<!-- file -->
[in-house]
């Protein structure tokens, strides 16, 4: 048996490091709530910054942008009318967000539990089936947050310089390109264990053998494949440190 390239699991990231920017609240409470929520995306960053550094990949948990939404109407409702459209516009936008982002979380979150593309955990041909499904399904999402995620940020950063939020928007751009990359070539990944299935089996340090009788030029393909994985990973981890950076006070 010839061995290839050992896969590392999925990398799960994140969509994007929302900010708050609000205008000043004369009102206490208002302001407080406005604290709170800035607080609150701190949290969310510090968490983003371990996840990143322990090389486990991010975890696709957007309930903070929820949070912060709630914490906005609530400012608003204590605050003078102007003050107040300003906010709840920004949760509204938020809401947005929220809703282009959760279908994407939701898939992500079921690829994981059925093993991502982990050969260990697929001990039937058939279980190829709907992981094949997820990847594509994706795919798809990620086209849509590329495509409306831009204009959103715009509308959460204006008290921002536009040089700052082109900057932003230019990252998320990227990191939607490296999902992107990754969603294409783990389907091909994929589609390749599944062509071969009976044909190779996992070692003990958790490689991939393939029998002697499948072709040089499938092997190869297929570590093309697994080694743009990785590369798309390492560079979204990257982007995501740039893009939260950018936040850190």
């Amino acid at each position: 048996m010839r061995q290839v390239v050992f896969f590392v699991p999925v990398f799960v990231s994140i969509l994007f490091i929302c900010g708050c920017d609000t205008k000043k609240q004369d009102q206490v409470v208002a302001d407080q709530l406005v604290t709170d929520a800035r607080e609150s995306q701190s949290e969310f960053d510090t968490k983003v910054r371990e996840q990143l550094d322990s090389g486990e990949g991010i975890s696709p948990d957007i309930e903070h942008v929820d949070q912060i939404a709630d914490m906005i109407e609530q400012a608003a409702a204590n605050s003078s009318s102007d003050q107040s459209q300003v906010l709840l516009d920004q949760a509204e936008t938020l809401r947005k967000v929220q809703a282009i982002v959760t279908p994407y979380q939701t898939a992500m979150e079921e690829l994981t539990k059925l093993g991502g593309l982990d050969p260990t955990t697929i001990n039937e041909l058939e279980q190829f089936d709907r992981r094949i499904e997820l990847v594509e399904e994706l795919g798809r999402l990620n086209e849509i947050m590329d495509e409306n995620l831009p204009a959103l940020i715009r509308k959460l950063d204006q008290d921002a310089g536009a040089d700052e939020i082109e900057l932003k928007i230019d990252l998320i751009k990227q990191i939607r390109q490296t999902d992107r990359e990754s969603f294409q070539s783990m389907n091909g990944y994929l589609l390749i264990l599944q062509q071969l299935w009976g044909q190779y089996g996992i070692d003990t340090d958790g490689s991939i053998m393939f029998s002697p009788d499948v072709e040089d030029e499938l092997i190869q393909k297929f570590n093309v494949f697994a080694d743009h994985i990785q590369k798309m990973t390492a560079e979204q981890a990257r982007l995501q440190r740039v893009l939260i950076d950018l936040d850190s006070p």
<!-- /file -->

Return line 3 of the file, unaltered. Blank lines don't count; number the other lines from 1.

């Amino acid at each position: 048996m010839r061995q290839v390239v050992f896969f590392v699991p999925v990398f799960v990231s994140i969509l994007f490091i929302c900010g708050c920017d609000t205008k000043k609240q004369d009102q206490v409470v208002a302001d407080q709530l406005v604290t709170d929520a800035r607080e609150s995306q701190s949290e969310f960053d510090t968490k983003v910054r371990e996840q990143l550094d322990s090389g486990e990949g991010i975890s696709p948990d957007i309930e903070h942008v929820d949070q912060i939404a709630d914490m906005i109407e609530q400012a608003a409702a204590n605050s003078s009318s102007d003050q107040s459209q300003v906010l709840l516009d920004q949760a509204e936008t938020l809401r947005k967000v929220q809703a282009i982002v959760t279908p994407y979380q939701t898939a992500m979150e079921e690829l994981t539990k059925l093993g991502g593309l982990d050969p260990t955990t697929i001990n039937e041909l058939e279980q190829f089936d709907r992981r094949i499904e997820l990847v594509e399904e994706l795919g798809r999402l990620n086209e849509i947050m590329d495509e409306n995620l831009p204009a959103l940020i715009r509308k959460l950063d204006q008290d921002a310089g536009a040089d700052e939020i082109e900057l932003k928007i230019d990252l998320i751009k990227q990191i939607r390109q490296t999902d992107r990359e990754s969603f294409q070539s783990m389907n091909g990944y994929l589609l390749i264990l599944q062509q071969l299935w009976g044909q190779y089996g996992i070692d003990t340090d958790g490689s991939i053998m393939f029998s002697p009788d499948v072709e040089d030029e499938l092997i190869q393909k297929f570590n093309v494949f697994a080694d743009h994985i990785q590369k798309m990973t390492a560079e979204q981890a990257r982007l995501q440190r740039v893009l939260i950076d950018l936040d850190s006070p």